New Camera!

Just a quicky as I have been rushed off my feet with my final few weeks of uni.

Sadly my beloved Canon 50D stopped working recently so I had the opportunity to upgrade and decided to go for the 7D and wow I’m in love! I haven’t had much time to get out and shoot apart from filming some live music gigs but I am very impressed!

But to my surprise my 50D switched on and now works perfectly! I still have no idea what caused it to break down but now i can sell it and recoup some of the money spent on the 7D.

Here’s a picture of my new baby rocking a Rokkor and a test shot taken with a 500mm mirror lens.

Canon 7D




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Music Photography

As an avid music fan I love attending live shows and take my camera whenever I can.

Many of these shows are small and have no dedicated ‘press pit’ where professionals take photos, meaning I can get right up close to where the action is and reduce the chance of people obscuring my images.

Some of these shows however do have press pits filled with security guards, pros and sadly, sometimes, bad amateur photographers.




I have no problem with amateur photographers, I am one myself, but on many occasions these ‘photographers’ have no idea what they are doing and break many of the unwritten rules of live music photography. As a fellow photographer this grates on me and is something I want to help reduce (hence this How To).

This ‘breaking of the unwritten rules’ was very much in evidence at a show I attended a few years ago at the Mo’ Club Southampton. Sadly I did not have a press pass but did manage to get to the front. This show featured three bands including the very talented Devin Townsend.

As the show began the pros came in to do their thing, taking quick, unobtrusive shots of the band. To my surprise I spotted a person I know in the press pit clutching a low end DSLR camera. I was rather shocked and jealous at the access she had and was intrigued to see what she would do. I was surprised to see she was using the basic lens that came with the camera (I will discuss appropriate kit later in this post), but I thought I’d give her the benefit of the doubt. And then those doubts where thrown away, as she was thrown out of the press pit. She had approached the lead singer with her camera in automatic mode and began focusing, not manually or by using the cameras focusing beam but by using burst flash. Not only is this distracting for the audience but for the band itself and she was removed by security after an ignored reprimand.

Unfortunately this is not an isolated event, I have been at many shows where people who class themselves as ‘pro’ or ‘semi-pro’ annoy both the artist and their fans by continually flashing.


Venue Lighting Vs Flash


One of my cardinal rules of music photography is never use a flash apart from in special circumstances. Not only does it annoy people but it will, in most cases ruin great shots.

Take for instance the image below.

Titanic Ink 001

This shot was taken using the venue lights alone and has far more atmosphere then an image that’s bleached out by a flash, but this sort of image is only attainable with a very fast lens which I will cover in the next section.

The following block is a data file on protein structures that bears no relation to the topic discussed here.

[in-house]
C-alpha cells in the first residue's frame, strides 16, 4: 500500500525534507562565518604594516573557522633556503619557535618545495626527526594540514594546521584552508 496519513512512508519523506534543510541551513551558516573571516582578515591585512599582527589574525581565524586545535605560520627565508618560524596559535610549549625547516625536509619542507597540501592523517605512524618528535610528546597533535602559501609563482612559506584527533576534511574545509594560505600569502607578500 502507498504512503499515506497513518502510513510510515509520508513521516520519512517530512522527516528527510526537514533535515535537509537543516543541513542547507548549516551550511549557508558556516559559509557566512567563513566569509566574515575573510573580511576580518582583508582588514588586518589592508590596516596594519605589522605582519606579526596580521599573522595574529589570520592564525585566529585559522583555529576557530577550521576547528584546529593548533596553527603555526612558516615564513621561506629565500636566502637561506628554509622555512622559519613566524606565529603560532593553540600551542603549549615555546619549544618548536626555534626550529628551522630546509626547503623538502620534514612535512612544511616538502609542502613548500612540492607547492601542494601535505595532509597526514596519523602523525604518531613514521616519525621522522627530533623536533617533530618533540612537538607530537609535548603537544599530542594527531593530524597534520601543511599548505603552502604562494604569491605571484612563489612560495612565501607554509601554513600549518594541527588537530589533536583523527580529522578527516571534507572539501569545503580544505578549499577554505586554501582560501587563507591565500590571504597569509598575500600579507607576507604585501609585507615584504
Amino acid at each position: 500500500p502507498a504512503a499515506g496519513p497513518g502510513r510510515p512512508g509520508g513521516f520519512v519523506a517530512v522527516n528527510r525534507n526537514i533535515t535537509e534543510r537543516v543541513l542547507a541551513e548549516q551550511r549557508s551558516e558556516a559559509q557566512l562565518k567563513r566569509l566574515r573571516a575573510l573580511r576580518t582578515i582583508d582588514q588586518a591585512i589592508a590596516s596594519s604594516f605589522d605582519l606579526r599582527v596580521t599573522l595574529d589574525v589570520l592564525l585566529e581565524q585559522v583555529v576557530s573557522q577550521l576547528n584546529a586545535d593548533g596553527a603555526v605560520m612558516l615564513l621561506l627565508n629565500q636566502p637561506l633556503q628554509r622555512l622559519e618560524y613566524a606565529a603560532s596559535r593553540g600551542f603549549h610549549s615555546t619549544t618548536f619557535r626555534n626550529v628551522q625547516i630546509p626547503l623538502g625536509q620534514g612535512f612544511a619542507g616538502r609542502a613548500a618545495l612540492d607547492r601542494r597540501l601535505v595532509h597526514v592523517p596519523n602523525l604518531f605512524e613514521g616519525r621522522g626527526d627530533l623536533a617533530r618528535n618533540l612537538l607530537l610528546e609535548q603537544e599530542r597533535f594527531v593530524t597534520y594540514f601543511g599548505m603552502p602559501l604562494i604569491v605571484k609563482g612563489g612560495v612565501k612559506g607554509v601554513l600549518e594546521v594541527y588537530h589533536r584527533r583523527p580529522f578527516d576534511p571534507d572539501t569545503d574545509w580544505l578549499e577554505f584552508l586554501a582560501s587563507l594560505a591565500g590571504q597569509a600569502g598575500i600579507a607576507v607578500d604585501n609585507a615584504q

I have two kits that I use when shooting live music and this depends on the venue and whether I have a press pass or not.

My first kit consists of a compact semi-pro camera the Canon G10, pictured below.

Canon G10

This is the camera I use for small shows or festivals where I can’t take larger equipment. This camera is perfect for gigs due to the metal body, image stabilized zoom and fully manual controls. Even with this camera I do not use the flash and instead control the camera manually, setting a high ISO such as 800 which enables me to use a faster shutter speed freezing movements.

Below are a few sample images taken with this camera with no flash.

Devin Townsend

Fear Factory

The Darkness 001

The Darkness 002

Black Label Society


As you can see some of these images are slightly grainy due to the high ISO, this can be edited later in Photoshop or reduced dramatically by using more professional equipment like a DSLR.

Canon 50D

My other kit consists of a Canon 50D digital SLR and either a 50mm f/1.8 or a f/1.4 lens.


These lenses are probably the most important part of my kit and what I would recommend for anyone wanting to get into live photography.


Due to the size of the optics and very wide aperture this lens lets in far more light than the standard kit lenses meaning you can shoot quicker and really freeze your subjects. It also means you don’t have to use that pesky flash!

Canon 50mm Lenses

This is Canon’s current line of 50mm lenses, the f/1.8, f/1.4 & f/1.2 L Series.

These lenses retail for £89, £299 & £1259 respectively however the cheaper two can be found for under £70 & £200 if you know where to look and even cheaper if you buy second hand. I have found the f/1.8 for around £50 and the f/1.4 for £170.

Below are some images I have taken with a 50mm lens.

The Answer 007

The Answer 006

The Answer 005

The Answer 004

The Answer 003

The Answer 002

The Answer 001

Titanic Ink 003

Titanic Ink 002


Another benefit of not using a flash is that the background is usually obscured in darkness which can really help when the venues backdrop is messy or distracting.

These images were taken at the front of the stage but at The Answer show there was no press pit meaning I had to shoot from the crowd, this doesn’t bother me but is does raise another point about etiquette.

When you are shooting in the crowd, no matter what kit you are using you have to be respectful of others who are there to enjoy the music and don’t want a photographer getting in the way and blocking their view.

The best thing to do is be polite and quick when taking pictures, don’t barge through or stand directly in front of people, sometimes crouching can produce the best images.


There will always be Ragamuffins


No matter how courteous you are you will always get someone who is aggravated by you presence. When shooting from the balcony at ‘the Answer’s gig I had one gentleman push and shove me out of the way shouting. I had lent on the balcony to take a few images and was trying my hardest not to block anyone’s view. I turned to tell the gentleman that I was press and would only be a few moments, and to my surprise when I turned I was confronted by a respectable looking man in his mid-fifties. You never know who is going to give you grief at a show and no matter what you should be polite and respectful.


Other Kit


Some people opt to use zoom lenses for live photography which when done right can be very effective, if I was to recommend such a lens it would be the Canon 70-200mm f/2.8 L Series lens. Even though this lens is rather expensive (retailing at an eye watering £1739) it will yield great results due to the wide aperture of f/2.8.